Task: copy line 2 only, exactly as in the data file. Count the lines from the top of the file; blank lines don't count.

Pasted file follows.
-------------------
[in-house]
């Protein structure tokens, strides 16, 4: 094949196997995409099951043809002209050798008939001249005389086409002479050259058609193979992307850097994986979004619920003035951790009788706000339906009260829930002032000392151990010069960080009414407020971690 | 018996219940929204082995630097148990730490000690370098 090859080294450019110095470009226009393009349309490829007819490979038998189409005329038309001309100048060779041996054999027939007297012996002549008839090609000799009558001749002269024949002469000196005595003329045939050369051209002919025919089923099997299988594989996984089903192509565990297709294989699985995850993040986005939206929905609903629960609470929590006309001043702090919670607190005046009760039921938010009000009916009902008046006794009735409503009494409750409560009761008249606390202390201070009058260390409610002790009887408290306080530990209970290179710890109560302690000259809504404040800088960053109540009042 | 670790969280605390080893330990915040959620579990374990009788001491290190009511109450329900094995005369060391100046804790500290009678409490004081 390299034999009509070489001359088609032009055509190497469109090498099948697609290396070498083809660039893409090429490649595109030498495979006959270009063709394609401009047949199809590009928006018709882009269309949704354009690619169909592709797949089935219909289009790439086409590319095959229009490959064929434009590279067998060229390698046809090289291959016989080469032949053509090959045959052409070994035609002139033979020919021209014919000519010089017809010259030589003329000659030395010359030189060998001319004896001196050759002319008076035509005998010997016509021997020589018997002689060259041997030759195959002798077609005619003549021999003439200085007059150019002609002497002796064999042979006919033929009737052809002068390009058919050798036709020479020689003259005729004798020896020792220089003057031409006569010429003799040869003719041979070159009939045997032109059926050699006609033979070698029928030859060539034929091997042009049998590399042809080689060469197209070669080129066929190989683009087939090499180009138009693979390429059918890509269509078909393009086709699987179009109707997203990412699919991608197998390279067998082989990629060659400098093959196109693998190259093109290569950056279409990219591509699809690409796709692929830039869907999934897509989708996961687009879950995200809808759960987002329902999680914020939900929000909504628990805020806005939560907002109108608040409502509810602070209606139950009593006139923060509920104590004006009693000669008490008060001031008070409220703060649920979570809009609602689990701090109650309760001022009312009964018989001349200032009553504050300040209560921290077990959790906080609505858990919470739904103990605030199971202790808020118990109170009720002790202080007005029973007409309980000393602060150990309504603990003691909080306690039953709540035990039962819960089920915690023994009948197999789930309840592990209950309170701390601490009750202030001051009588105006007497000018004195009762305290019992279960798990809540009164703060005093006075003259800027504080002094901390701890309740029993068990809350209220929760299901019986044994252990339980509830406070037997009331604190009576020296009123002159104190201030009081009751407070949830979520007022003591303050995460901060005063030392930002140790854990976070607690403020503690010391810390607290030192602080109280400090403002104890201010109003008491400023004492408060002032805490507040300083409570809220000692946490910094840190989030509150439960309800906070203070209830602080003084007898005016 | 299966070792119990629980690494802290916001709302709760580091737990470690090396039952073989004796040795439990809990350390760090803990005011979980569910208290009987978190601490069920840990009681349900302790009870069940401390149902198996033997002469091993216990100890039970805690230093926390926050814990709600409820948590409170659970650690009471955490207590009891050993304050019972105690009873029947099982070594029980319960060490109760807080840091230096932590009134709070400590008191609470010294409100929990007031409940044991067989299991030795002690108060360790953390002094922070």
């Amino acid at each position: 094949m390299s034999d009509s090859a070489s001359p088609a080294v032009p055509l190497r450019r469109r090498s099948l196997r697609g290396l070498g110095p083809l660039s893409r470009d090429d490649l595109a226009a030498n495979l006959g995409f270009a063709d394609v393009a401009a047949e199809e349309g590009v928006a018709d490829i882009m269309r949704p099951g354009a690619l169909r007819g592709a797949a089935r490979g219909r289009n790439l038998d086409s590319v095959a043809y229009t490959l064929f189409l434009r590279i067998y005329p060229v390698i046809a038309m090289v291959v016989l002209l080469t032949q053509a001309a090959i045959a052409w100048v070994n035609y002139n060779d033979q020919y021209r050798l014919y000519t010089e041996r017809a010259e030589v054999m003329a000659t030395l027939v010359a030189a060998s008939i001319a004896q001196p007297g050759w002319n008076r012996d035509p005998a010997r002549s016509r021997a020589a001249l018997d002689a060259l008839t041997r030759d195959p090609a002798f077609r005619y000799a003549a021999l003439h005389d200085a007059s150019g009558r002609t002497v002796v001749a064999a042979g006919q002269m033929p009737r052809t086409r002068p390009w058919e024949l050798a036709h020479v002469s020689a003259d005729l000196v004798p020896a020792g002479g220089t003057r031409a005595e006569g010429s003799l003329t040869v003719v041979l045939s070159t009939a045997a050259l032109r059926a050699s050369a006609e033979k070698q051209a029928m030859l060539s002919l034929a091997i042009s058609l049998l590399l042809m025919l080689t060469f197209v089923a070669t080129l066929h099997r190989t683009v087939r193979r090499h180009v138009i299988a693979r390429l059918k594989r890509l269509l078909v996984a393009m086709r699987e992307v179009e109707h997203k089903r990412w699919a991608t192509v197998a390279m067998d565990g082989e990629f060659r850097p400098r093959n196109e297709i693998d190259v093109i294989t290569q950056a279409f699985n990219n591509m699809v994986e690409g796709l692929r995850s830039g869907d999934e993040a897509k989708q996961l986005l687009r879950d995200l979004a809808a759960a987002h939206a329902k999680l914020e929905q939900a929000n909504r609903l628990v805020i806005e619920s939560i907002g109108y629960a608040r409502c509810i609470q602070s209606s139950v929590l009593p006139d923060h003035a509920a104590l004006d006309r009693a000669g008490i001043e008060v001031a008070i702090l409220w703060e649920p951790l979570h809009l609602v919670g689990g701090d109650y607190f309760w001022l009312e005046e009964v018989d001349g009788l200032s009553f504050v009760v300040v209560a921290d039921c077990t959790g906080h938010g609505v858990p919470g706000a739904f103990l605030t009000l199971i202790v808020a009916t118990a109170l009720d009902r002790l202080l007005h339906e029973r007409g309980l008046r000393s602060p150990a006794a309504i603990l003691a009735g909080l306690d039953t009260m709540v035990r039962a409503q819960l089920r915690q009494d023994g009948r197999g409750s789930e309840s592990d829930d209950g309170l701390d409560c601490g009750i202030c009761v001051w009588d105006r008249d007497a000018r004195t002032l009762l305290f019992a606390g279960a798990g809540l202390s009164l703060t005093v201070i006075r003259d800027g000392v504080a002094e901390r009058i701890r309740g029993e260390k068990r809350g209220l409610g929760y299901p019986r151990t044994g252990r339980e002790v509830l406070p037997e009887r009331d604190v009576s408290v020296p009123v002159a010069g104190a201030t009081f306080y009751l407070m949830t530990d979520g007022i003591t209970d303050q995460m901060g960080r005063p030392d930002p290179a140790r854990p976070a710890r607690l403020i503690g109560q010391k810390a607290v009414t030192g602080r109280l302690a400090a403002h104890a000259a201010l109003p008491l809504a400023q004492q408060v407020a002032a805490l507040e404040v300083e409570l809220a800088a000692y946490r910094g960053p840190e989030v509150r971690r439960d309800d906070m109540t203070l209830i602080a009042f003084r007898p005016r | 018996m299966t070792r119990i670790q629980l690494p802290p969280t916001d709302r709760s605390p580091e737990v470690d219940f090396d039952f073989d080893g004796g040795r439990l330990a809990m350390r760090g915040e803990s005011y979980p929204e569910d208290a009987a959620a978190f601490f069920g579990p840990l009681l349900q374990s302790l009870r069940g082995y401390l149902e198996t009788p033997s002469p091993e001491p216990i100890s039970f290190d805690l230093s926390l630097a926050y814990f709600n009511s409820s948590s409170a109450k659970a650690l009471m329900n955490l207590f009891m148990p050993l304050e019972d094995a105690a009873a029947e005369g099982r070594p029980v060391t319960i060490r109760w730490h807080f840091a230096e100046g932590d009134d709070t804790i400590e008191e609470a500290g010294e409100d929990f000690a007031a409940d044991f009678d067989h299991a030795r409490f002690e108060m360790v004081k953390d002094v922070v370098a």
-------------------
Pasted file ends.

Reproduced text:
């Protein structure tokens, strides 16, 4: 094949196997995409099951043809002209050798008939001249005389086409002479050259058609193979992307850097994986979004619920003035951790009788706000339906009260829930002032000392151990010069960080009414407020971690 | 018996219940929204082995630097148990730490000690370098 090859080294450019110095470009226009393009349309490829007819490979038998189409005329038309001309100048060779041996054999027939007297012996002549008839090609000799009558001749002269024949002469000196005595003329045939050369051209002919025919089923099997299988594989996984089903192509565990297709294989699985995850993040986005939206929905609903629960609470929590006309001043702090919670607190005046009760039921938010009000009916009902008046006794009735409503009494409750409560009761008249606390202390201070009058260390409610002790009887408290306080530990209970290179710890109560302690000259809504404040800088960053109540009042 | 670790969280605390080893330990915040959620579990374990009788001491290190009511109450329900094995005369060391100046804790500290009678409490004081 390299034999009509070489001359088609032009055509190497469109090498099948697609290396070498083809660039893409090429490649595109030498495979006959270009063709394609401009047949199809590009928006018709882009269309949704354009690619169909592709797949089935219909289009790439086409590319095959229009490959064929434009590279067998060229390698046809090289291959016989080469032949053509090959045959052409070994035609002139033979020919021209014919000519010089017809010259030589003329000659030395010359030189060998001319004896001196050759002319008076035509005998010997016509021997020589018997002689060259041997030759195959002798077609005619003549021999003439200085007059150019002609002497002796064999042979006919033929009737052809002068390009058919050798036709020479020689003259005729004798020896020792220089003057031409006569010429003799040869003719041979070159009939045997032109059926050699006609033979070698029928030859060539034929091997042009049998590399042809080689060469197209070669080129066929190989683009087939090499180009138009693979390429059918890509269509078909393009086709699987179009109707997203990412699919991608197998390279067998082989990629060659400098093959196109693998190259093109290569950056279409990219591509699809690409796709692929830039869907999934897509989708996961687009879950995200809808759960987002329902999680914020939900929000909504628990805020806005939560907002109108608040409502509810602070209606139950009593006139923060509920104590004006009693000669008490008060001031008070409220703060649920979570809009609602689990701090109650309760001022009312009964018989001349200032009553504050300040209560921290077990959790906080609505858990919470739904103990605030199971202790808020118990109170009720002790202080007005029973007409309980000393602060150990309504603990003691909080306690039953709540035990039962819960089920915690023994009948197999789930309840592990209950309170701390601490009750202030001051009588105006007497000018004195009762305290019992279960798990809540009164703060005093006075003259800027504080002094901390701890309740029993068990809350209220929760299901019986044994252990339980509830406070037997009331604190009576020296009123002159104190201030009081009751407070949830979520007022003591303050995460901060005063030392930002140790854990976070607690403020503690010391810390607290030192602080109280400090403002104890201010109003008491400023004492408060002032805490507040300083409570809220000692946490910094840190989030509150439960309800906070203070209830602080003084007898005016 | 299966070792119990629980690494802290916001709302709760580091737990470690090396039952073989004796040795439990809990350390760090803990005011979980569910208290009987978190601490069920840990009681349900302790009870069940401390149902198996033997002469091993216990100890039970805690230093926390926050814990709600409820948590409170659970650690009471955490207590009891050993304050019972105690009873029947099982070594029980319960060490109760807080840091230096932590009134709070400590008191609470010294409100929990007031409940044991067989299991030795002690108060360790953390002094922070």